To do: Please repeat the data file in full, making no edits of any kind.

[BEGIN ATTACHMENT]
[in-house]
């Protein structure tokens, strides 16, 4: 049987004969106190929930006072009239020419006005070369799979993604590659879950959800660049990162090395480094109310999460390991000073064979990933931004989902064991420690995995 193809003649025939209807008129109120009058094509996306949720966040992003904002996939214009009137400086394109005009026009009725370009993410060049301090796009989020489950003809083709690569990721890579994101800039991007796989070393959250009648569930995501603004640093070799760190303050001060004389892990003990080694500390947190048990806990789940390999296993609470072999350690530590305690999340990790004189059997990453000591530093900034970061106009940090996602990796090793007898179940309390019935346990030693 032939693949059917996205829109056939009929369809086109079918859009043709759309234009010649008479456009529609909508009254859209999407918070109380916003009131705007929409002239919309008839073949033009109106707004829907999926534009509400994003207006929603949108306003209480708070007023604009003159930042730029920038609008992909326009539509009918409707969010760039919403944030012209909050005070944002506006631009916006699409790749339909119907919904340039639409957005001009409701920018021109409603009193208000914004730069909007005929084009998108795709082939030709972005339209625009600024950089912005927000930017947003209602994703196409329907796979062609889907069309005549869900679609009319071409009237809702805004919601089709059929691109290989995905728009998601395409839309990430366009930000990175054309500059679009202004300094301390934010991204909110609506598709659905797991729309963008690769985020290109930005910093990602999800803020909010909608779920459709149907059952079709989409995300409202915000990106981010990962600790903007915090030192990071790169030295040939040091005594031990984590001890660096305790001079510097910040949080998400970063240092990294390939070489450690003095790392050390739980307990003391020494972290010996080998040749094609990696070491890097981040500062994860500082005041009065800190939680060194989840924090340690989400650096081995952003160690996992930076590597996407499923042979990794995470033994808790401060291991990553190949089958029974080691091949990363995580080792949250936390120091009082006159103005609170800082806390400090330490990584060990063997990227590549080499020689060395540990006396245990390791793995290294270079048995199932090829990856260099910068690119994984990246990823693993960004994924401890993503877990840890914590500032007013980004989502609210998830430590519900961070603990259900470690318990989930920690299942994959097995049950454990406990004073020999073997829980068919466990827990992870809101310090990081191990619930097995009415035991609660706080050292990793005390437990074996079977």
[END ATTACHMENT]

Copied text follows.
[in-house]
């Protein structure tokens, strides 16, 4: 049987004969106190929930006072009239020419006005070369799979993604590659879950959800660049990162090395480094109310999460390991000073064979990933931004989902064991420690995995 193809003649025939209807008129109120009058094509996306949720966040992003904002996939214009009137400086394109005009026009009725370009993410060049301090796009989020489950003809083709690569990721890579994101800039991007796989070393959250009648569930995501603004640093070799760190303050001060004389892990003990080694500390947190048990806990789940390999296993609470072999350690530590305690999340990790004189059997990453000591530093900034970061106009940090996602990796090793007898179940309390019935346990030693 032939693949059917996205829109056939009929369809086109079918859009043709759309234009010649008479456009529609909508009254859209999407918070109380916003009131705007929409002239919309008839073949033009109106707004829907999926534009509400994003207006929603949108306003209480708070007023604009003159930042730029920038609008992909326009539509009918409707969010760039919403944030012209909050005070944002506006631009916006699409790749339909119907919904340039639409957005001009409701920018021109409603009193208000914004730069909007005929084009998108795709082939030709972005339209625009600024950089912005927000930017947003209602994703196409329907796979062609889907069309005549869900679609009319071409009237809702805004919601089709059929691109290989995905728009998601395409839309990430366009930000990175054309500059679009202004300094301390934010991204909110609506598709659905797991729309963008690769985020290109930005910093990602999800803020909010909608779920459709149907059952079709989409995300409202915000990106981010990962600790903007915090030192990071790169030295040939040091005594031990984590001890660096305790001079510097910040949080998400970063240092990294390939070489450690003095790392050390739980307990003391020494972290010996080998040749094609990696070491890097981040500062994860500082005041009065800190939680060194989840924090340690989400650096081995952003160690996992930076590597996407499923042979990794995470033994808790401060291991990553190949089958029974080691091949990363995580080792949250936390120091009082006159103005609170800082806390400090330490990584060990063997990227590549080499020689060395540990006396245990390791793995290294270079048995199932090829990856260099910068690119994984990246990823693993960004994924401890993503877990840890914590500032007013980004989502609210998830430590519900961070603990259900470690318990989930920690299942994959097995049950454990406990004073020999073997829980068919466990827990992870809101310090990081191990619930097995009415035991609660706080050292990793005390437990074996079977």